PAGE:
The Ramayana: Its Relevance in Modern India and What Our Society Can Learn from It

Pujit Siddhant

Nov 08 2023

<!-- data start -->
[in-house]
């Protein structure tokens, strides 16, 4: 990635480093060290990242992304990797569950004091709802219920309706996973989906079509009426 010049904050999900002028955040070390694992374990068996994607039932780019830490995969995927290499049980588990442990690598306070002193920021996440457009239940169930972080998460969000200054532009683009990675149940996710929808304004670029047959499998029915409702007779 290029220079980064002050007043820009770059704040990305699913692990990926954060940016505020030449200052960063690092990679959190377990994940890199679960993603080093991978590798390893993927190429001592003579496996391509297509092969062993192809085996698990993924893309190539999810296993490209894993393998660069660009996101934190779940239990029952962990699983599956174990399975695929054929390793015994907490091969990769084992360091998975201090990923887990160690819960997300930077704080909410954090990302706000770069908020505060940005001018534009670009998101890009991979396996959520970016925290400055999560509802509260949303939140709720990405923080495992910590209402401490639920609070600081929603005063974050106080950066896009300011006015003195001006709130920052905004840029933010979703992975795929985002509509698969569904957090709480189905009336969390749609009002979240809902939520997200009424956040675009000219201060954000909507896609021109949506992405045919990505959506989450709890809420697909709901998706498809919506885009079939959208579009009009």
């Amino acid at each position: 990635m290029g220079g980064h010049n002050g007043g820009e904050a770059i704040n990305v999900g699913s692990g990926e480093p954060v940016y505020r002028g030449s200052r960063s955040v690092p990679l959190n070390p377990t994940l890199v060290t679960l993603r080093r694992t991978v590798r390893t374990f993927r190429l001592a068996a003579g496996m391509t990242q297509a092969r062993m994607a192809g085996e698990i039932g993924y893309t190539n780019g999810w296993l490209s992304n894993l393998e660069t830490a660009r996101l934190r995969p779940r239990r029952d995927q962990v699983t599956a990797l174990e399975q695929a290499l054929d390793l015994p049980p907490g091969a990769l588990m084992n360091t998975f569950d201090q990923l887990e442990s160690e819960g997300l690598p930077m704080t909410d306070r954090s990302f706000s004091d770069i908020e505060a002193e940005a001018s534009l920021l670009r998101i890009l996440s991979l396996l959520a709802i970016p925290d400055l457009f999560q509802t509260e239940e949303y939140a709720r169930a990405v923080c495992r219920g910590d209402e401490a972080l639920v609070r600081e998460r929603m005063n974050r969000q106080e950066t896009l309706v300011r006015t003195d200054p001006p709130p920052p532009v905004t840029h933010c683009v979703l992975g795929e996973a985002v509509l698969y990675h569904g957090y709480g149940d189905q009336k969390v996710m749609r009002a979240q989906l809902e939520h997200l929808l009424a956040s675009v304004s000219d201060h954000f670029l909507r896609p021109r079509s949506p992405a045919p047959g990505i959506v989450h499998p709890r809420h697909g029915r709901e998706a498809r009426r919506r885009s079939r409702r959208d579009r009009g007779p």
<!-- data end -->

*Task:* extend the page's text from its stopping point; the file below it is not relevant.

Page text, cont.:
<div style=' background:#FFFFFF;color:#000000;font-family:Verdana;width:auto;padding:5px;max-height:100%;'><span><p>Diwali, is celebrated on the 15th day of the Kartik month according to the Hindu calendar. It marks the joyous return of Lord Ram, along with his wife Sita and brother Laxman, to Ayodhya after a 14-year exile. According to the Ramayana, when he returned, Ram was welcomed home with diyas and fireworks which were lighted throughout the kingdom since it was a new moon day in the month of Kartik season and it was dark all around.&nbsp; The Ramayana continues to influence the contemporary Indian society and beyond. Its narrative, characters, and lessons are as relevant today as they were thousands of years ago.&nbsp;&nbsp;</p><p>At the heart of the Ramayana stands Sita, the beloved consort of Lord Rama, a symbol often invoked in discussions about the ideal woman. A character that is far from one-dimensional. For many, Sita embodies the quintessential woman - chaste, devoted, and obedient to her husband. She accompanies Rama into exile and endures abduction by the demon king Ravana with unfaltering loyalty.&nbsp;</p><span></div><div style=' background:#FFFFFF;color:#000000;font-family:Verdana;width:auto;padding:5px;max-height:100%;'><span><p class="OutlineElement Ltr SCXW247662314 BCX0" style="margin-bottom: 0px; user-select: text; -webkit-user-drag: none; -webkit-tap-highlight-color: transparent; overflow: visible; cursor: text; clear: both; position: relative; direction: ltr;"><p class="Paragraph SCXW247662314 BCX0" paraid="337281102" paraeid="{9067458e-9bcd-445f-a9d3-79292d41d74a}{101}" style="margin-bottom: 0px; user-select: text; -webkit-user-drag: none; -webkit-tap-highlight-color: transparent; overflow-wrap: break-word; vertical-align: baseline; font-kerning: none; background-color: transparent;"><span style="font-variant-ligatures: none; white-space-collapse: preserve;">However, Sita's character goes beyond mere devotion. Her story is one of strength, courage, and empowerment. Sita's journey commences with a Swayamvar, an ancient custom where a bride selects her husband. King Janaka, Sita's father, sets an extraordinary challenge - the famous "Haradhanu" (heavy bow) test. To win Sita's hand in marriage, a suitor must lift this colossal bow. The competition symbolizes the search for the most suitable partner, and many princes from various kingdoms compete. This episode illustrates that Sita was not merely an obedient follower but an empowered woman, who had a say in choosing her partner, even if the test was formidable. Sita's marriage to Rama stands as an exemplary union, reinforcing the idea of monogamy over polygamy. It is a demonstration of the one-woman, one-man concept that prevails throughout the epic, shaping societal norms. This commitment to monogamy challenges polygamous tendencies that have crept into society over the ages.</span><span style="color: windowtext; font-family: &quot;Times New Roman&quot;, &quot;Times New Roman_EmbeddedFont&quot;, &quot;Times New Roman_MSFontService&quot;, serif; font-size: 14pt; white-space-collapse: preserve; background-color: transparent;">&nbsp;</span><br></p></p><span></div><div style=' background:#FFFFFF;color:#000000;font-family:Verdana;width:auto;padding:5px;max-height:100%;'><span><p>Widow marriage is another crucial facet of the Ramayana, reflecting a progressive society. The tales of queens such as Indumati, mother of King Dasaratha, and Queen Kekayi, the mother of Bharata, choosing their life partners through Svayamvar offer a fresh perspective. Tara, the widow of the monkey king Bali, who later married Sugriva. Mandodari, the main wife of Ravana, was married to Vibhishana after her husband's demise. These narratives break free from conventions and validate a widow's right to remarry, a significant issue in societal discussions. The episode involving the golden deer, which allured Sita's heart and lead to her abduction, shows her human vulnerabilities. Despite this, her love for Rama and her commitment to her principles shine through. While Sita was held captive in Ravana’s Ashoka Vatika (one of the most beautiful gardens ever designed on earth) , Ravana attempted to win her over with riches and luxuries. However, Sita, steadfastly declined these tempting offers. Her heart longed for Rama to rescue her from the clutches of the demon king. One of the most poignant episodes in the Ramayana is her interaction with Hanuman when he arrived in Lanka. Hanuman, eager to facilitate an immediate reunion with Rama, suggested that Sita could ride on his back to escape. However, Sita, demonstrating her incredible strength of character, turned down this offer.&nbsp; Her trust in Rama's ability to rescue her was unwavering. She was determined to regain her freedom with honor and dignity. She chose to patiently await Rama's arrival rather than fleeing from Lanka. Her intention was not to escape like a thief but to be rescued by her beloved husband.&nbsp;</p><span></div><div style=' background:#FFFFFF;color:#000000;font-family:Verdana;width:auto;padding:5px;max-height:100%;'><span><p>The pinnacle of her resilience comes when she undergoes the "Agni Pariksha" (trial by fire) to prove her purity. This act is not submission but a choice made out of her own strength, revealing her remarkable character. The Ramayana also dealt with issues relevant to modern society - separation, divorce, and single parenthood. Sita, in her unofficial role as a single mother, played a pivotal role in raising her children. Her commitment to respect their father, Rama, despite their separation, is a valuable lesson for contemporary society. Sita did not teach her children hate and vengeance, a lesson worth noting in a world where custody battles and parental conflicts often affect children deeply. Her role as a mother, although separated from her husband, was one of strength, love, and balance.&nbsp;</p><p>The Ramayana's relevance in the present age lies in its exploration of complex relationships, the strength of character, and the ability to navigate challenges with grace and dignity. Sita's story, as depicted in the epic, offers a unique perspective on empowerment and women's roles. Society can learn from her journey as it confronts evolving norms and relationships. Through the wisdom of the Ramayana, the celebration of Diwali not only signifies the victory of good over evil but also the triumph of social justice and empowerment. This timeless epic continues to shape and reshape the thinking of an entire culture and inspires individuals to overcome adversity with courage and grace.&nbsp;</p><span></div>